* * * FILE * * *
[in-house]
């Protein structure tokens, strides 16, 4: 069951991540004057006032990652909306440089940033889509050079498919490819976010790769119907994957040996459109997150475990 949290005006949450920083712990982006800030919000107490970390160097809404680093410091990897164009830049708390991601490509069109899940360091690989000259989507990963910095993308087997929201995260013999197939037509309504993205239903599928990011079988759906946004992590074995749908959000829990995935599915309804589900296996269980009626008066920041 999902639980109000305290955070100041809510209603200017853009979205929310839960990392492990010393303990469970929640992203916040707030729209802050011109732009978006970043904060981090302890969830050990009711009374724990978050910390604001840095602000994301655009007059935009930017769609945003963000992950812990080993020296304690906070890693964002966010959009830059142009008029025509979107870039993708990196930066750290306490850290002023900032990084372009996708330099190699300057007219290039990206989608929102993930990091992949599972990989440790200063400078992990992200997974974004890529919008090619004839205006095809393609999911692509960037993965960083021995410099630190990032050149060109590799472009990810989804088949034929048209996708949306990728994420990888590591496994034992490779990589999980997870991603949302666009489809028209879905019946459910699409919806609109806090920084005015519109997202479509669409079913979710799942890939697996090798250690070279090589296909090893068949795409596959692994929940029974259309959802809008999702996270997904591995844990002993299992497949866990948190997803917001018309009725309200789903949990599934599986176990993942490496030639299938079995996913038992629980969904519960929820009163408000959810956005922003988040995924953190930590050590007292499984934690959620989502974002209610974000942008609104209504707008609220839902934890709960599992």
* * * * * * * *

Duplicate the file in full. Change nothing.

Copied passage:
[in-house]
């Protein structure tokens, strides 16, 4: 069951991540004057006032990652909306440089940033889509050079498919490819976010790769119907994957040996459109997150475990 949290005006949450920083712990982006800030919000107490970390160097809404680093410091990897164009830049708390991601490509069109899940360091690989000259989507990963910095993308087997929201995260013999197939037509309504993205239903599928990011079988759906946004992590074995749908959000829990995935599915309804589900296996269980009626008066920041 999902639980109000305290955070100041809510209603200017853009979205929310839960990392492990010393303990469970929640992203916040707030729209802050011109732009978006970043904060981090302890969830050990009711009374724990978050910390604001840095602000994301655009007059935009930017769609945003963000992950812990080993020296304690906070890693964002966010959009830059142009008029025509979107870039993708990196930066750290306490850290002023900032990084372009996708330099190699300057007219290039990206989608929102993930990091992949599972990989440790200063400078992990992200997974974004890529919008090619004839205006095809393609999911692509960037993965960083021995410099630190990032050149060109590799472009990810989804088949034929048209996708949306990728994420990888590591496994034992490779990589999980997870991603949302666009489809028209879905019946459910699409919806609109806090920084005015519109997202479509669409079913979710799942890939697996090798250690070279090589296909090893068949795409596959692994929940029974259309959802809008999702996270997904591995844990002993299992497949866990948190997803917001018309009725309200789903949990599934599986176990993942490496030639299938079995996913038992629980969904519960929820009163408000959810956005922003988040995924953190930590050590007292499984934690959620989502974002209610974000942008609104209504707008609220839902934890709960599992």